Judge to decide on allowing appeal over rejection of challenge to permission for cheese plant

An Taisce brought High Court challenge over Glanbia plant at Bellview park

Mr Justice Richard  Humphreys said in his April judgment An Taisce’s real grievance is with government policy and the issues raised were not a basis for challenging this permission under the planning code.

Mr Justice Richard Humphreys said in his April judgment An Taisce’s real grievance is with government policy and the issues raised were not a basis for challenging this permission under the planning code.

 

A judge will give his decision at a later date on whether to allow an appeal to take place over his rejection of a challenge to planning permission for a cheese manufacturing plant in Kilkenny.

The National Trust for Ireland, An Taisce, had brought the High Court challenge over the Glanbia continental cheese manufacturing plant at Bellview Science and Technology Park. It is to be developed under a joint venture agreement with Glanbia’s Dutch partner Royal-A-Ware.

After Mr Justice Richard Humphreys rejected it in April, An Taisce wanted to appeal but, under the system governing these cases, permission must first be obtained from the judge who heard the case who then can grant a certificate for leave to appeal.

This is only if the judge is satisfied that the grounds of appeal identify points of law of exceptional public importance arising from the court’s judgment dismissing An Taisce’s case against An Bord Pleanála and the State.

The proceedings were against An Bord Pleanála which granted permission for the project in June last year. The developer, Kilkenny Cheese Ltd, was a notice party.

An Taisce claimed the environmental effects of the milk inputs for the cheese plant were not properly taken into account for the purposes of the Environmental Impact Assessment (EIA) and habitats directives.

Meeting the State’s climate targets requires reducing the national herd of cows, not increasing it, and the dairy industry overall is unsustainable due to the adverse environmental impacts created by it, it claimed.

The board and Kilkenny Cheese disputed the claims.

Planning code

Mr Justice Humphreys said in his April judgment An Taisce’s real grievance is with government policy and the issues raised were not a basis for challenging this permission under the planning code.

The Government’s objective seems to be to meet existing Paris Agreement targets on emissions at the lowest possible cost. Reasonable people could disagree about these objectives, but the fact there might be a medley of views does not in itself suggest the official policy is incorrect, he said.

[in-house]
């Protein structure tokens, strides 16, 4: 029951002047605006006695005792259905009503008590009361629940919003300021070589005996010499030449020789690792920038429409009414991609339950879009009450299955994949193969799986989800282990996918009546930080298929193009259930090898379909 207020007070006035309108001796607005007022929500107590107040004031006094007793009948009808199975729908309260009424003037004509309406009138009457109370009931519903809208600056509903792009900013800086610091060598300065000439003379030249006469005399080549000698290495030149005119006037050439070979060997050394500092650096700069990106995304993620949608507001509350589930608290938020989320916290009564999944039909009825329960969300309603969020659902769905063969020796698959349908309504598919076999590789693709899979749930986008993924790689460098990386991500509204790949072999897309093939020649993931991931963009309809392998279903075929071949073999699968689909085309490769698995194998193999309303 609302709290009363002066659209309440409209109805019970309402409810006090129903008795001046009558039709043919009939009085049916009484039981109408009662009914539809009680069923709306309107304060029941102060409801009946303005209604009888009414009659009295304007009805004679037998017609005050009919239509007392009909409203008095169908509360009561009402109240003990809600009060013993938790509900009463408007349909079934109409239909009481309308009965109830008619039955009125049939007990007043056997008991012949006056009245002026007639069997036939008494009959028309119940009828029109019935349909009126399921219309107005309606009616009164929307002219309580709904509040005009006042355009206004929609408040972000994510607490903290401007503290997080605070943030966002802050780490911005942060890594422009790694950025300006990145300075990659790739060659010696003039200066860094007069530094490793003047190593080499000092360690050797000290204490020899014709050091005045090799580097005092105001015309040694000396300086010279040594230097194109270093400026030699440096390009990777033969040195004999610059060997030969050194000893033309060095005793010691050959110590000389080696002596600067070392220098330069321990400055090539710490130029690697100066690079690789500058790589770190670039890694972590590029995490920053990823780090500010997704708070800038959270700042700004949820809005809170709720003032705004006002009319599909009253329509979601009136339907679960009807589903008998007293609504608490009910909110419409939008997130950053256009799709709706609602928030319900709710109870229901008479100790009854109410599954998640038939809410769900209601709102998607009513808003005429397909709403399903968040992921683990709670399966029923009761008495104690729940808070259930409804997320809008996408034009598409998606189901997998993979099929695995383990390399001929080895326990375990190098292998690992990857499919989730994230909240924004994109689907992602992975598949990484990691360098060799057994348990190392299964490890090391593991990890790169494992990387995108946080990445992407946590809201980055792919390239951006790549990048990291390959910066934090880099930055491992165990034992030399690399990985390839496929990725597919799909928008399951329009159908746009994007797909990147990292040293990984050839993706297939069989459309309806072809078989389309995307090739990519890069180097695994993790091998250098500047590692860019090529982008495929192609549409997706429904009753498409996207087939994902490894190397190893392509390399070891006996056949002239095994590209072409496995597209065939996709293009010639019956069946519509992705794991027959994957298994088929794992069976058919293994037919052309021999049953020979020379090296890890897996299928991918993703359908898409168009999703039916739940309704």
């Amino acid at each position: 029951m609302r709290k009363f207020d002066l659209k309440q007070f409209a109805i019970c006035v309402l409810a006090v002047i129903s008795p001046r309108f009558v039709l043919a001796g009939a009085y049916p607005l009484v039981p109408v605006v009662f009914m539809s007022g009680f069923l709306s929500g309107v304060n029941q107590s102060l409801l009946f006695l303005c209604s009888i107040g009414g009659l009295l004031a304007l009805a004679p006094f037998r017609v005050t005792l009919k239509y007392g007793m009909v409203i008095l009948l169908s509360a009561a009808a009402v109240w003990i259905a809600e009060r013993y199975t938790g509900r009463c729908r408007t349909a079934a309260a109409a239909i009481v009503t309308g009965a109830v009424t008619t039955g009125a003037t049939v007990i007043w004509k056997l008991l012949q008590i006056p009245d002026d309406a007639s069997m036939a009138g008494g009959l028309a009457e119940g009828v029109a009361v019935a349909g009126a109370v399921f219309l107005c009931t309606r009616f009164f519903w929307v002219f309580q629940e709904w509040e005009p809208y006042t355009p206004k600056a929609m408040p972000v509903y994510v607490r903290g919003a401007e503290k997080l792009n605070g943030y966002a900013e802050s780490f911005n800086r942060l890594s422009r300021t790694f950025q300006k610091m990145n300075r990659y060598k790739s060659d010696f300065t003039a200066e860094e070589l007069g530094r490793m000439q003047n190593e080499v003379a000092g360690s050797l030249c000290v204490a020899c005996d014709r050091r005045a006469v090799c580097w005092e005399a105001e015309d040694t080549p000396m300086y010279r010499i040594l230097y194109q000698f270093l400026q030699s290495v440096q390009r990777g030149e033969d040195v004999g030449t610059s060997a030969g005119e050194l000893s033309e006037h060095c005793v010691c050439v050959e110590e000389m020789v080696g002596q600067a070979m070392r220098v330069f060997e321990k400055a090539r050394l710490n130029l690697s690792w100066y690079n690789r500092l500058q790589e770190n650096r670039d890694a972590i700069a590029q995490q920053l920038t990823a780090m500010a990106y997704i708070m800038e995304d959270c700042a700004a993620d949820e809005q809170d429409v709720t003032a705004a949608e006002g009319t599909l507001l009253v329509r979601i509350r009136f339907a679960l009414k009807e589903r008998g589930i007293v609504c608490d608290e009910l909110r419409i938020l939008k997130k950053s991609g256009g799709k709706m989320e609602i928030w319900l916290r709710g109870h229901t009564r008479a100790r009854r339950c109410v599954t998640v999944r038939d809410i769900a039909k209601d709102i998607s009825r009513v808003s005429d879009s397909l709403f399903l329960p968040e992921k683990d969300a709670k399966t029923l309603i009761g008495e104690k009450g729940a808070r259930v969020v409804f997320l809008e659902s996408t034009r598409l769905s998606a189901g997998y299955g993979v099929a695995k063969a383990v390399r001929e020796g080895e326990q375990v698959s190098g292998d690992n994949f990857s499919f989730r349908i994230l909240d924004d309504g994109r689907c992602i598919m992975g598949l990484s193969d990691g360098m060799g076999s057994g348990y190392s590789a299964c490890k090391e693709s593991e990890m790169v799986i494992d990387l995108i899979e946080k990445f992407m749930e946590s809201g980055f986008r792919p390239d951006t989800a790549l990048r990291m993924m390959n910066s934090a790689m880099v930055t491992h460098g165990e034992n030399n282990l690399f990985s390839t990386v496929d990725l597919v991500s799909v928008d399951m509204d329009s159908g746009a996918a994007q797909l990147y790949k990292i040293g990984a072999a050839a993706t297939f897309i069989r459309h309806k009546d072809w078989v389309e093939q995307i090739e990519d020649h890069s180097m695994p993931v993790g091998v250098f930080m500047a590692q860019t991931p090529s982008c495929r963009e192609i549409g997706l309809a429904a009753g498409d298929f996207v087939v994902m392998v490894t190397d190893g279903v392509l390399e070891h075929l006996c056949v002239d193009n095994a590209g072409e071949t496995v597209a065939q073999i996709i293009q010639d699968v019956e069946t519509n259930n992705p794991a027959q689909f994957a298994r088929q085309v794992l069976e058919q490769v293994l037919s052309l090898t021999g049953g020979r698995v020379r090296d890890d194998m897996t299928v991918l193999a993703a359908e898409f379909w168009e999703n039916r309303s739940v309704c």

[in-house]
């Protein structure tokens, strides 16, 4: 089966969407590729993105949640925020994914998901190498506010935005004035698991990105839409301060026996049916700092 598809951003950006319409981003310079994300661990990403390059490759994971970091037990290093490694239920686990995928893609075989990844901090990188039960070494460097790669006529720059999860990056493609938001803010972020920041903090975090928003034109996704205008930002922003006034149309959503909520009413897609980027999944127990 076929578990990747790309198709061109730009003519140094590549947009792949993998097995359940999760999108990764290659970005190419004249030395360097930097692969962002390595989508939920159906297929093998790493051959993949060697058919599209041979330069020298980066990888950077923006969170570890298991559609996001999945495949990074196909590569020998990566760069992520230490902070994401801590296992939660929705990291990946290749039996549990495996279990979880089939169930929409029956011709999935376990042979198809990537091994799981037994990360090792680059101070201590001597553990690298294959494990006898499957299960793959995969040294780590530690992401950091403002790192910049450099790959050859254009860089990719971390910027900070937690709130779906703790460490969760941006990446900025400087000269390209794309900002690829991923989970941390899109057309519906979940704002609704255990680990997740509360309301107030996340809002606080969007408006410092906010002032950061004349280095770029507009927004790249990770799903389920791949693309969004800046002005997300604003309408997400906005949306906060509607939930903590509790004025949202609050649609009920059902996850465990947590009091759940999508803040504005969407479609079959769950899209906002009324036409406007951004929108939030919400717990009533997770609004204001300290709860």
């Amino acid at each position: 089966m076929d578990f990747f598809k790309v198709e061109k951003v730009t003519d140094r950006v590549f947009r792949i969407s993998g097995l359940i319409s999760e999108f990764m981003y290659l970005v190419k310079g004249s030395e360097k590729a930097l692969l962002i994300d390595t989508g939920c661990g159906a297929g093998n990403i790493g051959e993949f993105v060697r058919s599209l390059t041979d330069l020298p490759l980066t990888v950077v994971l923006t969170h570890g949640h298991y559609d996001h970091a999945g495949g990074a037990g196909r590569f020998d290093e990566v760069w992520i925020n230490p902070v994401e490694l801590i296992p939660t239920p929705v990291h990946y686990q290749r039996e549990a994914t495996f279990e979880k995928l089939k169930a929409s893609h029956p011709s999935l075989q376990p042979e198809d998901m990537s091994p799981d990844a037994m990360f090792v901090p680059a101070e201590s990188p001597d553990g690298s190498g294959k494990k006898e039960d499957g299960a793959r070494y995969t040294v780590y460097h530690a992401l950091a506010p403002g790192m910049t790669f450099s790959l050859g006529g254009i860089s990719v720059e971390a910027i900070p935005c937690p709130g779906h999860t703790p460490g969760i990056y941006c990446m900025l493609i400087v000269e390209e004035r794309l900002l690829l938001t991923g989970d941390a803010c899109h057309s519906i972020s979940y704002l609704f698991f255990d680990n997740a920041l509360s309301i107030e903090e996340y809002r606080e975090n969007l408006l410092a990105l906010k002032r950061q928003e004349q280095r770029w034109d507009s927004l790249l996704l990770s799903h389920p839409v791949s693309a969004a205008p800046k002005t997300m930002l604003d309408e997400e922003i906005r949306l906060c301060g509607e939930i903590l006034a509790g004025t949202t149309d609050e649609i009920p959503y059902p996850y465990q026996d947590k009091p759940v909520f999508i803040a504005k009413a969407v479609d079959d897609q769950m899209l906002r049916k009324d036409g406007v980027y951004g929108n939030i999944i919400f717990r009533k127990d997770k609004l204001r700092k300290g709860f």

In his submissions to the judge on Tuesday urging him to grant leave to appeal, Neil Steen SC, for An Taisce, said the court had found no contradictory scientific evidence had been presented to the board and it could not then be argued the board acted in a way which left open scientific doubt.

It was his client’s position that deficiencies in scientific evidence may be identified but the judgment seemed to bypass that and say without countervailing evidence it cannot be challenged, counsel said. This was a departure from what had been the leading High Court case relating to this matter and should be resolved by the Court of Appeal, he said.

Milk supply

It was also An Taisce’s view that the judgment tended to conflate two issues in relation to the development it says and the “remote effects” of an increasing need for milk supply, he said.

Emily Egan SC, for the board, said once the scientific evidence issue had not been brought before the board, it could not now constitute grounds for an appeal.

There was nothing far-reaching in the court finding that the overall increase in milk production could be seen as part of this project because it was too remote from the project.

Rory Mulcahy SC, for Kilkenny Cheese, said the overarching issue was that there was a need for certainty in the law in relation to these cases. Counsel disagreed with the board’s claim the judgment had created uncertainty.

An Taisce had mischaracterised the court’s judgment and “botched together” parts of it but had not raised points of exceptional public importance to merit granting leave to appeal, he said.

It was also his side’s view that there was no tension between previous High Court judgment and this judgment.

Mr Justice Humphreys said he would give his decision in due course.